Trump pollster: Macomb, 4 Fla. counties won it for Trump
Landslide? What landslide?
While President-elect Donald Trump and some of his campaign team assert that he won big on Nov. 8, Trump’s pollster revealed a few days ago that the election came down to one county in Michigan and four in Florida.
Without those five in Trump’s column, the Republican nominee would have lost Michigan and Florida and lost the Electoral College. And that one Michigan county? Macomb.
“When you really drill down on this election, if you change the vote in five counties, four in Florida, one in Michigan, we’d be having a totally opposite conversation right now,” said pollster Tony Fabrizio at a Harvard University forum. “For all the money that was spent, for the all the effort that was made, literally four counties in Florida, one county in Michigan puts us at 261 [electoral] votes and makes Hillary Clinton the president. So, remember that.”
With so much post-election attention focused on the suburban Detroit county by the national media, Macomb’s reputation as one of the nation’s premier bellwether counties is firmly back in place.
As goes Macomb, so goes the nation.
Fabrizio did not name the counties but those who have studied the election tallies closely say that he almost certainly was referring to Macomb in Michigan and in Florida it was a reference to four of these five: Lee County (Fort Myers), Pasco (Dade City), Polk (Bartow), Pinellas (Clearwater) and Volusia (Daytona Beach).
Macomb is an obvious conclusion because the county gave Trump a 50,000-vote edge while the billionaire businessman pulled off his upset victory in the state by just 10,000 votes.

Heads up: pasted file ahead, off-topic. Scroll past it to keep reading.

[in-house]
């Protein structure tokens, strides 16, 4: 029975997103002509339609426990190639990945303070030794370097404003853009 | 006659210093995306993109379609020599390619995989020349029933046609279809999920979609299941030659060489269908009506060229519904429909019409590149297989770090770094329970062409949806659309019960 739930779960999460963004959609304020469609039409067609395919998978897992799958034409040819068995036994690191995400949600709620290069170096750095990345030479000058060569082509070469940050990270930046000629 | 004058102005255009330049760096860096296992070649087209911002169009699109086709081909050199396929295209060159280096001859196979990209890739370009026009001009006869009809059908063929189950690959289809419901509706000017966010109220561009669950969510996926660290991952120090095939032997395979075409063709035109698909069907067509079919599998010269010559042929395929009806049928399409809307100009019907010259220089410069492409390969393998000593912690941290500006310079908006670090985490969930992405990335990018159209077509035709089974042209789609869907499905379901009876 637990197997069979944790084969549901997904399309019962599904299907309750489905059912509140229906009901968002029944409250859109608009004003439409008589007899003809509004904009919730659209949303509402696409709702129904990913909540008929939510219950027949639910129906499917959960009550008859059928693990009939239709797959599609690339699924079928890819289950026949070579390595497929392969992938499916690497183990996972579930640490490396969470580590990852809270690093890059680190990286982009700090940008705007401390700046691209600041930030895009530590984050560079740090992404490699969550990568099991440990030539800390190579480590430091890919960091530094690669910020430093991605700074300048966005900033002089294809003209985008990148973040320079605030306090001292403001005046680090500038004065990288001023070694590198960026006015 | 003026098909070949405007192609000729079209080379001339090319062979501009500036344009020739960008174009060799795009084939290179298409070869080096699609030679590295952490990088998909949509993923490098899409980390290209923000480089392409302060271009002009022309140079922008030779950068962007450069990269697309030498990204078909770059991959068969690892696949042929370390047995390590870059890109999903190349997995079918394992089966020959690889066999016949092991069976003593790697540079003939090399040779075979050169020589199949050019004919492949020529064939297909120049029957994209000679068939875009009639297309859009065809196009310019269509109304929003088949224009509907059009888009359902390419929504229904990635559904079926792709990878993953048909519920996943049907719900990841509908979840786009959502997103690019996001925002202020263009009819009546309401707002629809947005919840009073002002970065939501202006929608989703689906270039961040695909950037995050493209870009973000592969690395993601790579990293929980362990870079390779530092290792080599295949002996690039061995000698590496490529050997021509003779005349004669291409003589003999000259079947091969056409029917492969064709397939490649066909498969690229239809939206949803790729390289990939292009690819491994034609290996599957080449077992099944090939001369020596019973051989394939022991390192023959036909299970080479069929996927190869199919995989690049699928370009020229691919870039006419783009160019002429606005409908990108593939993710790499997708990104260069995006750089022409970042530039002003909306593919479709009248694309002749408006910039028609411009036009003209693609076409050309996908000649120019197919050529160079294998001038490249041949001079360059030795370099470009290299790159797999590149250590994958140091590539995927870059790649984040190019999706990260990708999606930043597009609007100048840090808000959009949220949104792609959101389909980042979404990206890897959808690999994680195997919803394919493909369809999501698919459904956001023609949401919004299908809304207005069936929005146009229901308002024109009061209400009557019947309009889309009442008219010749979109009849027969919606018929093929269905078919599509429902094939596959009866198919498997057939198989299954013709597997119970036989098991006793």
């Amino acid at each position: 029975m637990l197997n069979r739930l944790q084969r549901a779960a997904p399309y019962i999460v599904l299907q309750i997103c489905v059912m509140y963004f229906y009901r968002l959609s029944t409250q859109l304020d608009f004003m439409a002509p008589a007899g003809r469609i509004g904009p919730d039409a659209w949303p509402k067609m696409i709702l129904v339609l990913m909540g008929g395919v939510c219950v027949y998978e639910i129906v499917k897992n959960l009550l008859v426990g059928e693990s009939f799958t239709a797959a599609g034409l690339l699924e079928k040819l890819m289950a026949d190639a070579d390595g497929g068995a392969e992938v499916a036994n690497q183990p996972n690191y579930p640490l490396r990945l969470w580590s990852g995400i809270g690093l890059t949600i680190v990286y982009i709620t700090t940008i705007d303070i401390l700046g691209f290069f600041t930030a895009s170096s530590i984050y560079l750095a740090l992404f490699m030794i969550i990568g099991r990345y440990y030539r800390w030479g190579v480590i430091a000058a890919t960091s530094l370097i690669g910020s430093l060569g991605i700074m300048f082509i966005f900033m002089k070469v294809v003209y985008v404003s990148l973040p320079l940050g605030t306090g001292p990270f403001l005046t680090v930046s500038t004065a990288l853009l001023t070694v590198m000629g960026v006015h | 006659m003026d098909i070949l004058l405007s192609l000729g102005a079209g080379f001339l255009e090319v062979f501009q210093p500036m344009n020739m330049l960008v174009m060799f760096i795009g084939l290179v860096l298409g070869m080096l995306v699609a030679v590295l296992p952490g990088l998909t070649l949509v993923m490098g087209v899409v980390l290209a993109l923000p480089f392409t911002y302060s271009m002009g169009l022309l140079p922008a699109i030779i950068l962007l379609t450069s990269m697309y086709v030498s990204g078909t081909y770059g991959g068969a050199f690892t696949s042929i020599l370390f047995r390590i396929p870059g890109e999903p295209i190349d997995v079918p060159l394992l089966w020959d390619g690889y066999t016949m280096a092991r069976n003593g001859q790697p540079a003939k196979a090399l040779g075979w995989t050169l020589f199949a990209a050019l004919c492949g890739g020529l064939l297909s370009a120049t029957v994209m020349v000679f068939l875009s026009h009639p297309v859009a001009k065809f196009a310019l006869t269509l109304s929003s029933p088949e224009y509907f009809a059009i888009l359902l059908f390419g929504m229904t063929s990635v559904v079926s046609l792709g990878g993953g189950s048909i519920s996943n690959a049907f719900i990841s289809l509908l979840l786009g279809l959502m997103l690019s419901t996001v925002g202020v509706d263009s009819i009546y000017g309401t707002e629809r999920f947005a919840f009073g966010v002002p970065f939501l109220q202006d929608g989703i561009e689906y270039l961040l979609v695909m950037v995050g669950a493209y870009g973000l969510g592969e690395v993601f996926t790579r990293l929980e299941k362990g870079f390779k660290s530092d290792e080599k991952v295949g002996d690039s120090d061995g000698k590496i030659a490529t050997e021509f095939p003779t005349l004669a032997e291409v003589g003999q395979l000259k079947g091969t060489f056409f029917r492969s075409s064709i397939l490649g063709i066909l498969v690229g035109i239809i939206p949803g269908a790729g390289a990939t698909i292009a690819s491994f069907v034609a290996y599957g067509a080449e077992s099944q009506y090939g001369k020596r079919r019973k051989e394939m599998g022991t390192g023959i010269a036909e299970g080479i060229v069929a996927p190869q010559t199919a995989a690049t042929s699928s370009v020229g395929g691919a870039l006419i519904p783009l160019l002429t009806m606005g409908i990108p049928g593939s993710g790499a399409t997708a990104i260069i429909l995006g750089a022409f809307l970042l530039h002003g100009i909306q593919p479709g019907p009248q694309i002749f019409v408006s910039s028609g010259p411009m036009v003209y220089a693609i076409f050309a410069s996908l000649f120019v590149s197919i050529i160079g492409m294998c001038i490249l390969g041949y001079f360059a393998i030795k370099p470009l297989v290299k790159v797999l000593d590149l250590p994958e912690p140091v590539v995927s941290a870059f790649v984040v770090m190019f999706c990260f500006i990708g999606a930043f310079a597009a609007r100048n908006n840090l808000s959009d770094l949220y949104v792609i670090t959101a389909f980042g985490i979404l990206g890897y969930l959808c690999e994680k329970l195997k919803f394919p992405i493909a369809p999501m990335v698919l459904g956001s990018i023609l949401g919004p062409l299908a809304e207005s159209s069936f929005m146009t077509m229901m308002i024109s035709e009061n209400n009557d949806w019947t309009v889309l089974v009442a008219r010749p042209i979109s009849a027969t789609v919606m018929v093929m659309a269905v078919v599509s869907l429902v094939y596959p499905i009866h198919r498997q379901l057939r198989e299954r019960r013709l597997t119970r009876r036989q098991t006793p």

In Florida, as The Daily Beast explains, the counties assumed to be those Fabrizio alluded to are areas where Trump outperformed 2012 GOP nominee Mitt Romney. They are mostly white and older than the rest of Florida and were key in delivering his 1.2 percent margin of victory.
Fabrizio explained that the Trump campaign’s focus in the final weeks was on a few key toss-up states in the Electoral College, even if that approach meant losing the popular vote (which now has Hillary Clinton up by 2.5 million votes). The prominent Republican pollster said they were willing to accept that Trump would underperform in large Red States such as Texas, Arizona and Georgia, and the result could mean losing by about 2 percentage points in the national vote total.
The Macomb outcome represented a dramatic shift of about 68,000 votes compared to 2012, when the county backed Barack Obama for re-election. The Trump victory overall is widely attributed to support from working class voters, and Macomb County has plenty of those.
But the Macomb electorate is also famous for its fickle voters, including a large percentage of ticket-splitters, who have produced wide swings in election results between Democrats and Republicans over nearly 40 years.
The county has now voted with the nation in nearly every one of the past 10 presidential elections. The label as a national bellwether county was tainted in 1992 when Macomb went for George H.W. Bush over Bill Clinton, the winner, in 1992. In addition, 2000 was a mixed bag as Al Gore carried Macomb by a thin margin while he narrowly won the national popular vote and narrowly lost the Electoral College to George W. Bush.
Macomb’s track record began in 1980 and 1984 when they supported Ronald Reagan, giving rise to the term “Reagan Democrats.” The county also went with the nation in 1988 (Bush 41), 1996 (Clinton), 2004 (Bush 43), 2008 and 2012 (Obama) and now in 2016, the improbable win by Trump.